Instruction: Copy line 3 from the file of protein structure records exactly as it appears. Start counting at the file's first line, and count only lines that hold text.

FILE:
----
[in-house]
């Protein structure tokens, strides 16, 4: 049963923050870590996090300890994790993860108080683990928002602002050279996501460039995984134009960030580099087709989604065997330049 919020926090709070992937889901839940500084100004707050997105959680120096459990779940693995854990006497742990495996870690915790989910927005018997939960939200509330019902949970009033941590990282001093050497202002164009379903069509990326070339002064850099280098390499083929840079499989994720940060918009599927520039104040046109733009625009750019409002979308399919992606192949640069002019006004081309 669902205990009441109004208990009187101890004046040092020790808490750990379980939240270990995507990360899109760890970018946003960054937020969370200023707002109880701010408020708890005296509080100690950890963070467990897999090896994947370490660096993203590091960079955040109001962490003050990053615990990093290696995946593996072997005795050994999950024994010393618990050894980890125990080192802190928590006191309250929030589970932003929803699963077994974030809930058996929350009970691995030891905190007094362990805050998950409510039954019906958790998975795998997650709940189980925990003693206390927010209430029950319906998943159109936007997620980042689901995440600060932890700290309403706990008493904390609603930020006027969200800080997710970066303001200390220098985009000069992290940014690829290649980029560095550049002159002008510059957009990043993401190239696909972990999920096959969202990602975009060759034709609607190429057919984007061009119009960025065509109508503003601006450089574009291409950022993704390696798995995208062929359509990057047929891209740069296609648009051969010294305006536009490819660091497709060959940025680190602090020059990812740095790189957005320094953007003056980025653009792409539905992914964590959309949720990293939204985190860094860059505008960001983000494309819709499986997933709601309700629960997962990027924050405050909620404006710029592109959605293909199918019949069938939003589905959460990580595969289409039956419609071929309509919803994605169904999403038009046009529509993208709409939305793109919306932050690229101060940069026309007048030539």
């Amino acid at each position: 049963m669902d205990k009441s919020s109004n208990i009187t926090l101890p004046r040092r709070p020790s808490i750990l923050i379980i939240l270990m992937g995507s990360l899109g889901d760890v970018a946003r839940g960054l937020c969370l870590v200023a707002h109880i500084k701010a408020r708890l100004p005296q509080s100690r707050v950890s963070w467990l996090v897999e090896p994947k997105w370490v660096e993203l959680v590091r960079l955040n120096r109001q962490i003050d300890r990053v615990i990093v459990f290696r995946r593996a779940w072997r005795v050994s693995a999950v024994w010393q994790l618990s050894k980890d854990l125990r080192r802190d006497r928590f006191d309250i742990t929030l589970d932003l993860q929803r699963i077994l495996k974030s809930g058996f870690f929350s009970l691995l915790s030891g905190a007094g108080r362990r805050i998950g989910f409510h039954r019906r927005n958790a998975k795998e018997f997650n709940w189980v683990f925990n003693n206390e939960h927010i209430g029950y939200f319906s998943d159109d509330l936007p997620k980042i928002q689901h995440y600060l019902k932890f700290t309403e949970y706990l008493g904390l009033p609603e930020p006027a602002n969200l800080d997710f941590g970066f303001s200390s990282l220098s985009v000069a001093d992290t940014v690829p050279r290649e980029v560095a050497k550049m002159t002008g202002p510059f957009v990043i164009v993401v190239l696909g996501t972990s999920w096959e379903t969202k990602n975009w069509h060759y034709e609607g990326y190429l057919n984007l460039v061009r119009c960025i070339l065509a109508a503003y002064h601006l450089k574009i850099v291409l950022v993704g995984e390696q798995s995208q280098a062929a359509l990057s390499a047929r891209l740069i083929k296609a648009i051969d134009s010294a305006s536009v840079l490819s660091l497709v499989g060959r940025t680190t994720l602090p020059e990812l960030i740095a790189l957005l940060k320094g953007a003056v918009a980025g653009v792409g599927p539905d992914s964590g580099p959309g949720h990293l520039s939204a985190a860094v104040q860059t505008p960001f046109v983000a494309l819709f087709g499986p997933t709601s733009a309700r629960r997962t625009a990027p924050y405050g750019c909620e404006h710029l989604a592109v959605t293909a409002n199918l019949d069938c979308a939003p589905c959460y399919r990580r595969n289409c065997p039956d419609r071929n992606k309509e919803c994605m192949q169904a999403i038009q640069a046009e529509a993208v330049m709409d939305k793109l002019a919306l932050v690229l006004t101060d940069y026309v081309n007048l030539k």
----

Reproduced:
């Amino acid at each position: 049963m669902d205990k009441s919020s109004n208990i009187t926090l101890p004046r040092r709070p020790s808490i750990l923050i379980i939240l270990m992937g995507s990360l899109g889901d760890v970018a946003r839940g960054l937020c969370l870590v200023a707002h109880i500084k701010a408020r708890l100004p005296q509080s100690r707050v950890s963070w467990l996090v897999e090896p994947k997105w370490v660096e993203l959680v590091r960079l955040n120096r109001q962490i003050d300890r990053v615990i990093v459990f290696r995946r593996a779940w072997r005795v050994s693995a999950v024994w010393q994790l618990s050894k980890d854990l125990r080192r802190d006497r928590f006191d309250i742990t929030l589970d932003l993860q929803r699963i077994l495996k974030s809930g058996f870690f929350s009970l691995l915790s030891g905190a007094g108080r362990r805050i998950g989910f409510h039954r019906r927005n958790a998975k795998e018997f997650n709940w189980v683990f925990n003693n206390e939960h927010i209430g029950y939200f319906s998943d159109d509330l936007p997620k980042i928002q689901h995440y600060l019902k932890f700290t309403e949970y706990l008493g904390l009033p609603e930020p006027a602002n969200l800080d997710f941590g970066f303001s200390s990282l220098s985009v000069a001093d992290t940014v690829p050279r290649e980029v560095a050497k550049m002159t002008g202002p510059f957009v990043i164009v993401v190239l696909g996501t972990s999920w096959e379903t969202k990602n975009w069509h060759y034709e609607g990326y190429l057919n984007l460039v061009r119009c960025i070339l065509a109508a503003y002064h601006l450089k574009i850099v291409l950022v993704g995984e390696q798995s995208q280098a062929a359509l990057s390499a047929r891209l740069i083929k296609a648009i051969d134009s010294a305006s536009v840079l490819s660091l497709v499989g060959r940025t680190t994720l602090p020059e990812l960030i740095a790189l957005l940060k320094g953007a003056v918009a980025g653009v792409g599927p539905d992914s964590g580099p959309g949720h990293l520039s939204a985190a860094v104040q860059t505008p960001f046109v983000a494309l819709f087709g499986p997933t709601s733009a309700r629960r997962t625009a990027p924050y405050g750019c909620e404006h710029l989604a592109v959605t293909a409002n199918l019949d069938c979308a939003p589905c959460y399919r990580r595969n289409c065997p039956d419609r071929n992606k309509e919803c994605m192949q169904a999403i038009q640069a046009e529509a993208v330049m709409d939305k793109l002019a919306l932050v690229l006004t101060d940069y026309v081309n007048l030539k």